SYRACUSE, N.Y. — It took quirky superstitions. Muscle memory. “Hundreds” of practice attempts to perfect their routine, Mount Sinai senior Will Gorman said.
“Actually,” senior cheerleader Chloe Shields said, “probably more like thousands.”
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All for this: a place in the history books. With its score of 106.1 in the Co-Ed Division, the Mount Sinai cheerleading team won a championship at the inaugural state tournament at Onondaga Community College Saturday, an honor that the Mustangs will carry with them for the rest of their lives.StoryLI teams happy to be at first state cheer meet
“Being the first ones to do it, being a part of history, it’s difficult to put into words how special that is,” Gorman said. “When I have kids, if they become cheerleaders, I could point to this and show them that this team was the first one to do it.”
Mount Sinai won a Suffolk championship earlier this year. It won a national title in Orlando in February. But the Mustangs were posed with a new challenge at the state meet: competing twice in the same day. In between placing first in both the preliminary and the final rounds, they had three hours to kill.
“We just hung out, got food, relaxed a little bit. Watched Rocky Point because we’re close with them,” Shields said. “We weren’t thinking about history, really.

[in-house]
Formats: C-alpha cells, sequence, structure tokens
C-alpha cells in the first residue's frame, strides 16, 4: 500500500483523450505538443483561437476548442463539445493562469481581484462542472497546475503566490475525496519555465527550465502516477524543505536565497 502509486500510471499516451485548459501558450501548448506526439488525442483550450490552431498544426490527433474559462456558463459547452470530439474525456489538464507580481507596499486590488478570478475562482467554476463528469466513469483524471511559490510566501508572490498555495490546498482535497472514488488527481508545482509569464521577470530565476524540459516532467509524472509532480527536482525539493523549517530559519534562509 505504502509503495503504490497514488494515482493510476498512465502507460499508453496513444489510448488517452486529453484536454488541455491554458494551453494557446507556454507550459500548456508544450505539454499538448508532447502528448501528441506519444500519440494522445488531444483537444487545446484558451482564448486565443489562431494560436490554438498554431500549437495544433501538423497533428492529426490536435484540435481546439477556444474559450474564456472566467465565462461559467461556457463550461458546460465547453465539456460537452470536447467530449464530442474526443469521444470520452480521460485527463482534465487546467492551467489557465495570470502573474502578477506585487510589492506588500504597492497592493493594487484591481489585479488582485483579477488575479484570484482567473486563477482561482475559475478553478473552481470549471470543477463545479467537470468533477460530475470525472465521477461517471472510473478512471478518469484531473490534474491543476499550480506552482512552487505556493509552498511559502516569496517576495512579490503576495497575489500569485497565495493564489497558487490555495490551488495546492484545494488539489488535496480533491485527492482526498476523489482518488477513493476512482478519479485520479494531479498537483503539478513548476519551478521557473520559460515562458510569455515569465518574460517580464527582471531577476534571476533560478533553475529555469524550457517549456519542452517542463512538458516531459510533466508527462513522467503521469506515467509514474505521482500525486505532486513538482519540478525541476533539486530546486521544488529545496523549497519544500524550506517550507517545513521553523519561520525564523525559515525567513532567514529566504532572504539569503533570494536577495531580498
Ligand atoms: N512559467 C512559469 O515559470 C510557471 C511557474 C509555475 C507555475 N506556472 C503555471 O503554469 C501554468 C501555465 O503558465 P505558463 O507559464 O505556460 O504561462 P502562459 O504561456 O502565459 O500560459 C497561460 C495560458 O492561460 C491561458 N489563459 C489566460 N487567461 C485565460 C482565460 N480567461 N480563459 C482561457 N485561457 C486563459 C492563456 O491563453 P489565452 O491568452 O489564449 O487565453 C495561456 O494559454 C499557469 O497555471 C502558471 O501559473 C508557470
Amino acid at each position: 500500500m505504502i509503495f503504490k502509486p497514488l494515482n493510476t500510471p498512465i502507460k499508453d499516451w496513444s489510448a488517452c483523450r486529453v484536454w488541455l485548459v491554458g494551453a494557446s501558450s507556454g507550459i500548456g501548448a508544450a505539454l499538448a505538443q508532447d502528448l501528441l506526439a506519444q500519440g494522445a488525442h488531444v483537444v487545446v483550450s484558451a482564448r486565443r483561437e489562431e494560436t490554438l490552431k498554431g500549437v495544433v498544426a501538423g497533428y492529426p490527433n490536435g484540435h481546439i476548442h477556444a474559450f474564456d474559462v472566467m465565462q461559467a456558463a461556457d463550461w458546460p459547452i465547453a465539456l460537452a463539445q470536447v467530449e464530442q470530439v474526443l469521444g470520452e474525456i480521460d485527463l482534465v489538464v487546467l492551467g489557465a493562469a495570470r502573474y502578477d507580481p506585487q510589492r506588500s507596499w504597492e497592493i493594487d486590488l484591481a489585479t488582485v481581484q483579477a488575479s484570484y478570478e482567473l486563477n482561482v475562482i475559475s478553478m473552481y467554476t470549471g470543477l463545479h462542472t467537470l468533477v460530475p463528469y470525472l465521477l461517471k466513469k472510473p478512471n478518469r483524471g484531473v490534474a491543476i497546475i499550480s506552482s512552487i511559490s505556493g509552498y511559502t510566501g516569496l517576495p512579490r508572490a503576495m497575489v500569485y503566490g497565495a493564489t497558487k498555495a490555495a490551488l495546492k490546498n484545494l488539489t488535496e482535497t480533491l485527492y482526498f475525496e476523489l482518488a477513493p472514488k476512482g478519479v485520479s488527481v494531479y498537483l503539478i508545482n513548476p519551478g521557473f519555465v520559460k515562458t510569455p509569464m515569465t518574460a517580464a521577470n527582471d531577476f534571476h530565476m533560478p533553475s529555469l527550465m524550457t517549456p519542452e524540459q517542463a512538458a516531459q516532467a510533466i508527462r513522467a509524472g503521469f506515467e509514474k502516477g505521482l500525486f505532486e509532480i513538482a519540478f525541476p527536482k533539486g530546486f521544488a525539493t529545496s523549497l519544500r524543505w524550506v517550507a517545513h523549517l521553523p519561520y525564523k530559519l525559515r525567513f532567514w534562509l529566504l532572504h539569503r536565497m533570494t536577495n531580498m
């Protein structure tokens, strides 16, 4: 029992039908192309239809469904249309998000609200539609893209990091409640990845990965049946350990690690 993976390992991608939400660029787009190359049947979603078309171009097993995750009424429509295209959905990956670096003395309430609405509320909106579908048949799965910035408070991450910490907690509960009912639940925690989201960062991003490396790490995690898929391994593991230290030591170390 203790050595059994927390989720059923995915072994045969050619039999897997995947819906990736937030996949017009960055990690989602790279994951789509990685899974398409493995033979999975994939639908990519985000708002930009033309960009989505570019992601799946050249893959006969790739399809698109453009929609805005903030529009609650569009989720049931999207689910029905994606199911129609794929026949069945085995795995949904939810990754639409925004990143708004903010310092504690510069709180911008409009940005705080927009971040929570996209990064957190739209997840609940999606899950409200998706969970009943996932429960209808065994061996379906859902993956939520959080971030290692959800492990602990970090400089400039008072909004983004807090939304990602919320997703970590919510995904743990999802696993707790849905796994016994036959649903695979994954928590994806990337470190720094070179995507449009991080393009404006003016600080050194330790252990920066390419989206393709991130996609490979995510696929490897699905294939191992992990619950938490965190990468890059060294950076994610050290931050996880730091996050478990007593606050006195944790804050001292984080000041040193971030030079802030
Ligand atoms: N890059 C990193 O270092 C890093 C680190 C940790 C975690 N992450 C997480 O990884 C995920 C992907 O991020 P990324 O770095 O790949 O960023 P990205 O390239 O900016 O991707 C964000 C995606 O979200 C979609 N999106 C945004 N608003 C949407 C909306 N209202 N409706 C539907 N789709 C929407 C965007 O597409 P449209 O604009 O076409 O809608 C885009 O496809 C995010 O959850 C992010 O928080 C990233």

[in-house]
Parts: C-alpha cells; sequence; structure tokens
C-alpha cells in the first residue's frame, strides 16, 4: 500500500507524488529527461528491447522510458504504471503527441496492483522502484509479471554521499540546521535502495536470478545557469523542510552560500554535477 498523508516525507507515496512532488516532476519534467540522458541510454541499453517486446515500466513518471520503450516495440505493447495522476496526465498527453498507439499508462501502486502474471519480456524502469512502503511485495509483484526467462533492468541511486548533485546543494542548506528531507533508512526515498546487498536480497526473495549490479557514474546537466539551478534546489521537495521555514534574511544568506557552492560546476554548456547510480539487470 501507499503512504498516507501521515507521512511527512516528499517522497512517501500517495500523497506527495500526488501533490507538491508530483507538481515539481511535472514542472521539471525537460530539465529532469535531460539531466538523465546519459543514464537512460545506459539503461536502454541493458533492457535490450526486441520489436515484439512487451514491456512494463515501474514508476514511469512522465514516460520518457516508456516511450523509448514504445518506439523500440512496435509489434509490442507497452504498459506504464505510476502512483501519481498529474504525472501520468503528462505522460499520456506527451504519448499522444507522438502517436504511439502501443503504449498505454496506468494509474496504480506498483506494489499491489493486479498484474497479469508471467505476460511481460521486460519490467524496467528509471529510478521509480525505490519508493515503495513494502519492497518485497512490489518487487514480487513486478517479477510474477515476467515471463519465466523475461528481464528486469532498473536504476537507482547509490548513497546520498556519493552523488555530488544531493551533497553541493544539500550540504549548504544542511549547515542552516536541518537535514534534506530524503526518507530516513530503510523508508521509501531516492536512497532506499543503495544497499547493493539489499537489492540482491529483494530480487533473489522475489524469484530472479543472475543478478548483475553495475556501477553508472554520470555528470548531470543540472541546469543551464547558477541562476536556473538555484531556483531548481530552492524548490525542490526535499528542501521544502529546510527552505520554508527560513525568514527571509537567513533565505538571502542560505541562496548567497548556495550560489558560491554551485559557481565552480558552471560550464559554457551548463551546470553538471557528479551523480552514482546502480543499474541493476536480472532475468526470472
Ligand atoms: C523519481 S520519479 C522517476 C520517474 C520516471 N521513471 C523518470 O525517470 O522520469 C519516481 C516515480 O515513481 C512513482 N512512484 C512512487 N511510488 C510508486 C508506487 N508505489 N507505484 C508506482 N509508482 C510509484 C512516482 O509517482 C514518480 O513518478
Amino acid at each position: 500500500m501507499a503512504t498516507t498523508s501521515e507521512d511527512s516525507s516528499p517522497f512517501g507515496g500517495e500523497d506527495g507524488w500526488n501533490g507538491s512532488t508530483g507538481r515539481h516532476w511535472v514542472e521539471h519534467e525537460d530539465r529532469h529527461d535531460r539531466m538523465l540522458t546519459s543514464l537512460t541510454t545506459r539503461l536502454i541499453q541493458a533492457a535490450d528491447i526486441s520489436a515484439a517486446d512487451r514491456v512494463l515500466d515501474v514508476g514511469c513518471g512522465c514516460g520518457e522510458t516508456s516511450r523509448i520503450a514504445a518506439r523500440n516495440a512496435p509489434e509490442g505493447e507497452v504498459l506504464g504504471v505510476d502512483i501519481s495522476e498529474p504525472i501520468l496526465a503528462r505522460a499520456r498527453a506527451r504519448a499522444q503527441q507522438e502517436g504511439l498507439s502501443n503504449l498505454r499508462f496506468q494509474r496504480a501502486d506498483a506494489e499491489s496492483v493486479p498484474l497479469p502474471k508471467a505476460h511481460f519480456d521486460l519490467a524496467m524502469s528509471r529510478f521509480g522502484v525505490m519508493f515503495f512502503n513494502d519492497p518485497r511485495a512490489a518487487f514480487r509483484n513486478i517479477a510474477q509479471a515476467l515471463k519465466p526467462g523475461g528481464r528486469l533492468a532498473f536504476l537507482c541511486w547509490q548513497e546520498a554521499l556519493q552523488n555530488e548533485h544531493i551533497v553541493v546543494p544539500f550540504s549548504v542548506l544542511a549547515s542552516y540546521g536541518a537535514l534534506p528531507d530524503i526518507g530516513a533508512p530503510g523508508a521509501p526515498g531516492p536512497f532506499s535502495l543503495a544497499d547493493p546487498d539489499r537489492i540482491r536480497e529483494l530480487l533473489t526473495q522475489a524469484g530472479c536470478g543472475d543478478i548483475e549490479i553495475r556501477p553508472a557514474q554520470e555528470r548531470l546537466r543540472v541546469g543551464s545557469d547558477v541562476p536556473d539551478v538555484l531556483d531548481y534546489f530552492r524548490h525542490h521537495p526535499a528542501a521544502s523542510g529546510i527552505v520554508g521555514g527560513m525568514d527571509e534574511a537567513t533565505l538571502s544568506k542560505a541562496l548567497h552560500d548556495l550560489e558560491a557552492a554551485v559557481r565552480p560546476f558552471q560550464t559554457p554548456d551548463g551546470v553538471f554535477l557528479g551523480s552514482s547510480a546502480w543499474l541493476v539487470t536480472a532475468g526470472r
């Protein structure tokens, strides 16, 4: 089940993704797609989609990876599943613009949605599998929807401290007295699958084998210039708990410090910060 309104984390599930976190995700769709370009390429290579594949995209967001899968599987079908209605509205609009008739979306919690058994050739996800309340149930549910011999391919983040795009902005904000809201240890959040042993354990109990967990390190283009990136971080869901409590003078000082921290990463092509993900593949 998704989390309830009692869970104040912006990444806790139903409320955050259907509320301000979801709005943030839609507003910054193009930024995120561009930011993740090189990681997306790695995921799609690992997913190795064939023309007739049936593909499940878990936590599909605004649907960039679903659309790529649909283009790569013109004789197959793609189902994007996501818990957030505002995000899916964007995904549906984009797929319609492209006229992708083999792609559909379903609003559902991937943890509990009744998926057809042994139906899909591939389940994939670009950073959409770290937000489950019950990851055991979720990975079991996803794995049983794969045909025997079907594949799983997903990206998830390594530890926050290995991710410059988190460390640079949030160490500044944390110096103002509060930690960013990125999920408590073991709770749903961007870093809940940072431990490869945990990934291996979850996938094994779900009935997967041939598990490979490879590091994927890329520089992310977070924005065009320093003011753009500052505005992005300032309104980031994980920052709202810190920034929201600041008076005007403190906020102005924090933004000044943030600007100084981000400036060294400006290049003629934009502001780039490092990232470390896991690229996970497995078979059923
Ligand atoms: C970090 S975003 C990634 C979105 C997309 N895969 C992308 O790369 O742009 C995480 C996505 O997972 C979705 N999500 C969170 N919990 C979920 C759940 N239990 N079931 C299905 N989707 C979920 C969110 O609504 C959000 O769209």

“But then it was nerve-wracking, having to do it all over again. Normally, we’re done for the day and can relax. It was a challenge to get back going.”
Cue a second round of quirky superstitions.
“Sometimes people have to take certain photos, we have to hug certain people, there are a lot of different handshakes,” Gorman said with a smile. “The list goes on and on. Someone even has to give the coach a Snapple.”
Added Shields: “I have to punch my coach twice on the arms. We do weird things like that. A lot.”
Playing out superstitions before every performance might play a part in the team’s consistency, sure. But the biggest factor in coach Samantha Melella’s mind? Muscle memory.
“You have all this adrenaline and you have the big arena and tons of people,” Melella said. “So through a lot of repetition, you develop this muscle memory that helps to sort of counteract all of that.”
How does a team acquire it?
“We practice over and over again,” Shields said. “Not just until an individual hits. We do it over and over again until everyone hits every single time. If one person takes a wrong step, we’ll restart. Do it again. Until every person can hit every single time, we won’t leave the mat.”
As much as anything – the history-making achievement, the chance to represent Long Island on the state’s biggest stage – this is what made Saturdayday so special for Shields.
“This is the last time we’re competing together as a group,” she said, “so when you think about how hard we worked together, how we persevered together as a family, that’s the biggest thing in my mind. It makes this incredibly special.”